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Get Your Child Gardening

Gardening, quite literally, gives children the perfect platform to grow. They get to experience responsibility, a sense of ownership, and the excitement of seeing a tiny seed transform. Spending time in the garden is an opportunity to soak up the sun and a great introduction to the “magic” of nature; something our little ones will learn to know and love. Grow vegetables, plant flowers, plant trees, there’s really no limits. Let their curiosities run wild. Gardening with children is a win-win, you’re spending quality time together and also producing healthy homegrown vegetables or beautiful flowers to enhance a landscape. Here are a few tips to help you and the kiddos get started.


photo by Chiot’s Run on flickr.


Give Them Their Own Space

Whether it’s a spot in the garden or their own separate bed, it’s essential to give kids their own space to grow. They can help you in the “adult” garden all they want, but be sure to dedicate an area that they can have all to their self; it’s crucial to a child’s development. This gives children a sense of responsibility and also sparks their creativity. It gives them the freedom to experiment. A separate gardening space teaches children independence and gives them that feeling of being a “big kid”. Repurpose an old sandbox or place a stake in a section of the garden. Be sure to clearly label their area and emphasize ownership!

Choose Plants that Grow Fast

This is a big one. Children want to see results! Checking their little garden each day is what makes gardening fun for kids; watching seeds sprout, flowers bloom, and new plants take shape. It’s important to have things happening in the garden otherwise kids become disinterested. If they are just starting out, make sure to plant vegetables or flowers that will sprout up quick. Sunflowers are a must for young gardeners; try planting one, or two so the first can have a friend. Sunflowers sprout within a week and grow to 2 feet tall in a month’s time. Radishes are another plant for quick results. Although not typically tasty to the younger ones, radishes have a very short growing season; after 20-30 days they are ready for harvest. Another good crop for children are potatoes. They’re an easy and “fail-proof” option as they tend to grow under almost any conditions. Red potatoes will mature faster than white and are ready to pull from the ground when the plant collapses. Try cherry tomatoes to offer some variety in preparation. Place 2’ stakes beside each seedling and let your children watch them climb to the top. The growing season is about 50-75 days and lightly tying the vines to the stakes will keep them headed upwards. Lastly, and certainly nonetheless essential, is the coveted pumpkin. A staple for any child’s garden, the pumpkin seed will sprout in a week and are ready to pick and carve in 80-120 days.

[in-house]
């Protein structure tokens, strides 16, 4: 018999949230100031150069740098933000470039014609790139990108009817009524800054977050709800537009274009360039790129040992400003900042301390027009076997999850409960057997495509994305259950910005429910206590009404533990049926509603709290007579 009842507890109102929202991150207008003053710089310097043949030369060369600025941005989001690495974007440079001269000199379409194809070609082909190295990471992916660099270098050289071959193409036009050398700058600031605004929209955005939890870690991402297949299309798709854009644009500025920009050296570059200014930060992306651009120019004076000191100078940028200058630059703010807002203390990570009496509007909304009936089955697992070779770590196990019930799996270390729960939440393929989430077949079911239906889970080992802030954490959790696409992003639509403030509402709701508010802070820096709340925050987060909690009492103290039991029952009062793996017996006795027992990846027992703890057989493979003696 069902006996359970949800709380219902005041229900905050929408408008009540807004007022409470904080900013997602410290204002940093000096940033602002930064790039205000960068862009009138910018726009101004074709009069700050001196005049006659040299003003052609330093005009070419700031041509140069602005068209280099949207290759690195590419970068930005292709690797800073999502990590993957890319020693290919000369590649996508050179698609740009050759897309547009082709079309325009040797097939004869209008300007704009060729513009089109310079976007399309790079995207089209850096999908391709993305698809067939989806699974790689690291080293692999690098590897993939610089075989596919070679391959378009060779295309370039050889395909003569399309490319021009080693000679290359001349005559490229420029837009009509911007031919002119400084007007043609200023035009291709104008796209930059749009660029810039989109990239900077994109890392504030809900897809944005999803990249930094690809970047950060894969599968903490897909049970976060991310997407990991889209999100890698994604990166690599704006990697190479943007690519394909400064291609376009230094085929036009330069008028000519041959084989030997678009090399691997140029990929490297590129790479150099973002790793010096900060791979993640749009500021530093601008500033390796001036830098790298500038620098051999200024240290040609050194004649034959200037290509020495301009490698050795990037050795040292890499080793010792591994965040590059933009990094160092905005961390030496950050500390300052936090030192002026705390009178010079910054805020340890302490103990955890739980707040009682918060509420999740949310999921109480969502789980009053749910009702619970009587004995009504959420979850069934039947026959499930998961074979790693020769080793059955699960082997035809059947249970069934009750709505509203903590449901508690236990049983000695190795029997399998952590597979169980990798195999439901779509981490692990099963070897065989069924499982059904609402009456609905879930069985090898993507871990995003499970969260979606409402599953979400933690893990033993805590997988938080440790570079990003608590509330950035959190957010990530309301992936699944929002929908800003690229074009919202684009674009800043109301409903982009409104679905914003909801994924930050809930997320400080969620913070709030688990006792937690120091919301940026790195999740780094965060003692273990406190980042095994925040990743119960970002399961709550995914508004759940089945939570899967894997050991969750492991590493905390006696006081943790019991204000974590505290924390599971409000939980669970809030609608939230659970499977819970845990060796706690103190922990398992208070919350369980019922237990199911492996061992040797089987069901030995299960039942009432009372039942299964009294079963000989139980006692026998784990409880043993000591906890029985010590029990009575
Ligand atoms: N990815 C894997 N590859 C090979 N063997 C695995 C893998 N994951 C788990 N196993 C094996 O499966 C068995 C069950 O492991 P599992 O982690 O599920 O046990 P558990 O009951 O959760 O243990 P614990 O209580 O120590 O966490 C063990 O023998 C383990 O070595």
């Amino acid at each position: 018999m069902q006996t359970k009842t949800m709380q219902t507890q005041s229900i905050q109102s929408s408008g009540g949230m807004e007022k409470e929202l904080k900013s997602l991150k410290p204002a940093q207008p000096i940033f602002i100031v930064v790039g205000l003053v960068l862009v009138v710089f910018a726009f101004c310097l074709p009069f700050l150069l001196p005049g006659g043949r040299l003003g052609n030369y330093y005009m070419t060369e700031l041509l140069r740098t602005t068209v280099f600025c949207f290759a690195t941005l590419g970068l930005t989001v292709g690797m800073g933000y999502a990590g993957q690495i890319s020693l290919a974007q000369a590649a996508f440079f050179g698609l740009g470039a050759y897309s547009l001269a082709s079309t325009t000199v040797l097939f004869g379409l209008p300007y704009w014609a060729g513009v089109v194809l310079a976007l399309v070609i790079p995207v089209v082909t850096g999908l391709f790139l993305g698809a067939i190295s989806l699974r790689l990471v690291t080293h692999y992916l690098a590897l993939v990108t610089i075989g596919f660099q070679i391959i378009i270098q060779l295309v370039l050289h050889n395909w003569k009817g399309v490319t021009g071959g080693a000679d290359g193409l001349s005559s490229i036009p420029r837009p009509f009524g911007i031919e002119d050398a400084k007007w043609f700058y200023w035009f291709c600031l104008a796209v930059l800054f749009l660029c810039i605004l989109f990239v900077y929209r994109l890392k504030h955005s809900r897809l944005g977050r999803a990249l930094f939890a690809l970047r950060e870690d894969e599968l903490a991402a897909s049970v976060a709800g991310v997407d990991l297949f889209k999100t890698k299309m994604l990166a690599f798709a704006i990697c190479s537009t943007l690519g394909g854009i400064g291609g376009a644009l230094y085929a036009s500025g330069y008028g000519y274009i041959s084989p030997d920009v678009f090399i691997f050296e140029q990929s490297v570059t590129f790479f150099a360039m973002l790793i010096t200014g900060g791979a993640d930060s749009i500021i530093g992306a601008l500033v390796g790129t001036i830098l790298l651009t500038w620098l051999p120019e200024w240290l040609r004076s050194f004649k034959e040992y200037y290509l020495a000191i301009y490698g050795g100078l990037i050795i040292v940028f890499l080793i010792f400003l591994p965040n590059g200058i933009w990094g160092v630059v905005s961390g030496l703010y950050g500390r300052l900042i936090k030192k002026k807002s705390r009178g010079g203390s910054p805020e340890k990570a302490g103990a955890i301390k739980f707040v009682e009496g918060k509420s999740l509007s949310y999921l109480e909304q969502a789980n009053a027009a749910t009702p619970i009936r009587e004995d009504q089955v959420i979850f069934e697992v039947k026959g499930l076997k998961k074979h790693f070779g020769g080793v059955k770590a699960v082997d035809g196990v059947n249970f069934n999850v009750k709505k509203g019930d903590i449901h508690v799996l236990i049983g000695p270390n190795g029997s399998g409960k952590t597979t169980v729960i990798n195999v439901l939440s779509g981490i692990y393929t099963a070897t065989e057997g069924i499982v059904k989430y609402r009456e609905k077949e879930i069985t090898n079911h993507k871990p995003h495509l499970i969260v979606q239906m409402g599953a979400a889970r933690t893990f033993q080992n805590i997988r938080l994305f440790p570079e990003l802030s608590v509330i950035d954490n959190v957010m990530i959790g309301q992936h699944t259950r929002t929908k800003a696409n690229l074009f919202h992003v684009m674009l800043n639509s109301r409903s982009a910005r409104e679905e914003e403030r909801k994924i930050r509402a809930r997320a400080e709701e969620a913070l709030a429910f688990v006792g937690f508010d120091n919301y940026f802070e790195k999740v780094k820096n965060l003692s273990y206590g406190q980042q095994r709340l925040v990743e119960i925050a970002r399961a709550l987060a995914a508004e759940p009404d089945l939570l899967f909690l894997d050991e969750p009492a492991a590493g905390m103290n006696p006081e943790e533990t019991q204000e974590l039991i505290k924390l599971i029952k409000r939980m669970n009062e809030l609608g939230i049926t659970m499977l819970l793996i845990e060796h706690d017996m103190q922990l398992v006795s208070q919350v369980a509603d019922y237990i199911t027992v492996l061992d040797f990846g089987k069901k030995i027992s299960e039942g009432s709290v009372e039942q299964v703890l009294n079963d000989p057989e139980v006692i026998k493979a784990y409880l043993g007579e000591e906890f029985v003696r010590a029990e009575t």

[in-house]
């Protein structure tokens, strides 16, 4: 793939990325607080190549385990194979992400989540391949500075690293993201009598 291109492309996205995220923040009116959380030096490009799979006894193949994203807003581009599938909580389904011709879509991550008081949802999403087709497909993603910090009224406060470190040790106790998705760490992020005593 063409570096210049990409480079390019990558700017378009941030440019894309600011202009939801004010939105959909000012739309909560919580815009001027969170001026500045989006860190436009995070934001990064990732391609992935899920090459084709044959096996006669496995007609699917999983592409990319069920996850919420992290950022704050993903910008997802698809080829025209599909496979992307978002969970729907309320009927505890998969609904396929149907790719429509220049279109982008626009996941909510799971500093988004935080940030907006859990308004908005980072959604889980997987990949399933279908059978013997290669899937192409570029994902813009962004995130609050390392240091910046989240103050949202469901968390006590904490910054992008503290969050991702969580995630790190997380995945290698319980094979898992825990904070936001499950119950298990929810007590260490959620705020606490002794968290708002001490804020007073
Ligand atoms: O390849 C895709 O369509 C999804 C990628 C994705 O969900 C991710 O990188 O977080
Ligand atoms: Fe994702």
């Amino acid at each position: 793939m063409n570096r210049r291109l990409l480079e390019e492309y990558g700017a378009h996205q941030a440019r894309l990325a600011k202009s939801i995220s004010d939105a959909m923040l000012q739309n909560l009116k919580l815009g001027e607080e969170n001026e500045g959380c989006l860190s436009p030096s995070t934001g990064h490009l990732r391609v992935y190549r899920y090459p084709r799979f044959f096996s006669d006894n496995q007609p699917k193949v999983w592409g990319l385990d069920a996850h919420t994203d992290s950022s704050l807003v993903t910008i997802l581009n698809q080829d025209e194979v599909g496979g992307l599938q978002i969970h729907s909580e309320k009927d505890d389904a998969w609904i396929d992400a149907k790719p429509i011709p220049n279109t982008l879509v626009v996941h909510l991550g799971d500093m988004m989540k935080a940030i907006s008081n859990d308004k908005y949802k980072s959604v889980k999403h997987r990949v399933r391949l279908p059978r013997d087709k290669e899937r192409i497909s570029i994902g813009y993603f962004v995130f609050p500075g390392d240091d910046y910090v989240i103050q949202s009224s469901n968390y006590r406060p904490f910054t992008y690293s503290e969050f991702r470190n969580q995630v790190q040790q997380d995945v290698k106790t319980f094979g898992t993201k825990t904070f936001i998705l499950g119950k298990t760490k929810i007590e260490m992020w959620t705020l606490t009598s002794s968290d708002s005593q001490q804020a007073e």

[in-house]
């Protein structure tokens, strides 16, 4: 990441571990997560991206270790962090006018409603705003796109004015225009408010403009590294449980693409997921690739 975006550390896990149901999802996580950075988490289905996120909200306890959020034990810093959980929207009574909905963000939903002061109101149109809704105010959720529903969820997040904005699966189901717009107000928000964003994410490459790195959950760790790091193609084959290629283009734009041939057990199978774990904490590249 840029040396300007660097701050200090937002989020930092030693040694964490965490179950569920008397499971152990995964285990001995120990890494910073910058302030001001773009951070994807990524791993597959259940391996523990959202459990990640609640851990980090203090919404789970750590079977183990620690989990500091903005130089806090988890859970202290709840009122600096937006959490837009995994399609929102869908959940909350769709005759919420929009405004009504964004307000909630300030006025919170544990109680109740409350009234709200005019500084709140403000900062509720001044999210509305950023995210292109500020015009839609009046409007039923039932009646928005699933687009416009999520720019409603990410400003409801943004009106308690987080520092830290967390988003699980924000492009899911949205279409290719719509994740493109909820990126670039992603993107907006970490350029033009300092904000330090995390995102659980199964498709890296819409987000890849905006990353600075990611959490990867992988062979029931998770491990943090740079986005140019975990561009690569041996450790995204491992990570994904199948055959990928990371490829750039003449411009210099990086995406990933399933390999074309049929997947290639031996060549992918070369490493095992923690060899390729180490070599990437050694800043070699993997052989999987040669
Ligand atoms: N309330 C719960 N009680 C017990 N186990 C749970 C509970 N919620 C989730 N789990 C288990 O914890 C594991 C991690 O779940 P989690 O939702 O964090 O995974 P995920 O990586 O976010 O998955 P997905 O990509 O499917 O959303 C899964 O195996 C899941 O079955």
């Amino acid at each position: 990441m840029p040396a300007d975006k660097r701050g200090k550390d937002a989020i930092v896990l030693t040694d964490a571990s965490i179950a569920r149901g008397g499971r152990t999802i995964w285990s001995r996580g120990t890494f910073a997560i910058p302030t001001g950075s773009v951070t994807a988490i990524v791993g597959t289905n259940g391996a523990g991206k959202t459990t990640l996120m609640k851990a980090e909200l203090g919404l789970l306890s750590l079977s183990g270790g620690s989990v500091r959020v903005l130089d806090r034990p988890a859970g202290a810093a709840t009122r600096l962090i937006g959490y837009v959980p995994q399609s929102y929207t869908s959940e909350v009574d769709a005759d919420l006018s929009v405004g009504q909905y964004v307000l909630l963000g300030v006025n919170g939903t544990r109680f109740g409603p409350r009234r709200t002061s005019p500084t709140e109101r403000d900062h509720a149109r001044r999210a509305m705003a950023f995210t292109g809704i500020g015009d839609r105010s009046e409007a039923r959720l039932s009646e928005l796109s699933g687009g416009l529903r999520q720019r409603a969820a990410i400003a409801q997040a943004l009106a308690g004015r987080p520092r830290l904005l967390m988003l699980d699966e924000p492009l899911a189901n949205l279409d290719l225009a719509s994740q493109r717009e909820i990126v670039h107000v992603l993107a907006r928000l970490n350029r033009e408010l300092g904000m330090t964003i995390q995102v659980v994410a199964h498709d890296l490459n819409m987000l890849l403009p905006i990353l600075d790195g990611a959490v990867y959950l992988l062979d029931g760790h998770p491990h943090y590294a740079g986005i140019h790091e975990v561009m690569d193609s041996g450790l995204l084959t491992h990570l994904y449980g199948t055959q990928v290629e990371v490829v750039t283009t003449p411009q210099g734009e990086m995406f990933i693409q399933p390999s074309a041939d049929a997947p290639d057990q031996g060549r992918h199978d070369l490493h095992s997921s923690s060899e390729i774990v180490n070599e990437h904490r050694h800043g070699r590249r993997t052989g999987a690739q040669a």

Help Out Behind the Scenes

Gardening is a big responsibility for our children and its okay to give them some help when they aren’t around. This will keep them interested, keep their plants healthy, and keep them happy to see their plants doing well. Tending to a garden is not always glorious and the last thing you want is for gardening to feel like a chore. Add some extra water or prune flowers and weeds where needed to ensure the garden maintains its “magic” factor and your kids remain engaged. If your seedlings are having trouble, consider changing up the soil or adding more compost or fertilizer. If all else fails, visit your local nursery and buy plants that have already sprouted. Take your young gardeners so they can see all the different varieties of plants and pick their favorites.

Mix Education with Fun

Watching plants grow and getting their little hands dirty is not only a fun experience for children but it also provides opportunity for education. Teaching kids how to be sustainable and grow their own food is something they can utilize for a lifetime. Experiment with different types of vegetables and flowers to see what really sparks their interest.  Use gardening as a stepping stone to other aspects of nature. Visit a local farmer’s market to see what others are growing, or even sell vegetables of your own. Take them on a hike and stop to see the wild flowers or plants. Do anything to get them excited about the outdoors. As for the slightly older kids, harvesting crops is a great time to educate them with aspects of cooking; a way for them to see out the entire process from seed to table. No matter which route you choose, get your children outside and start gardening today!

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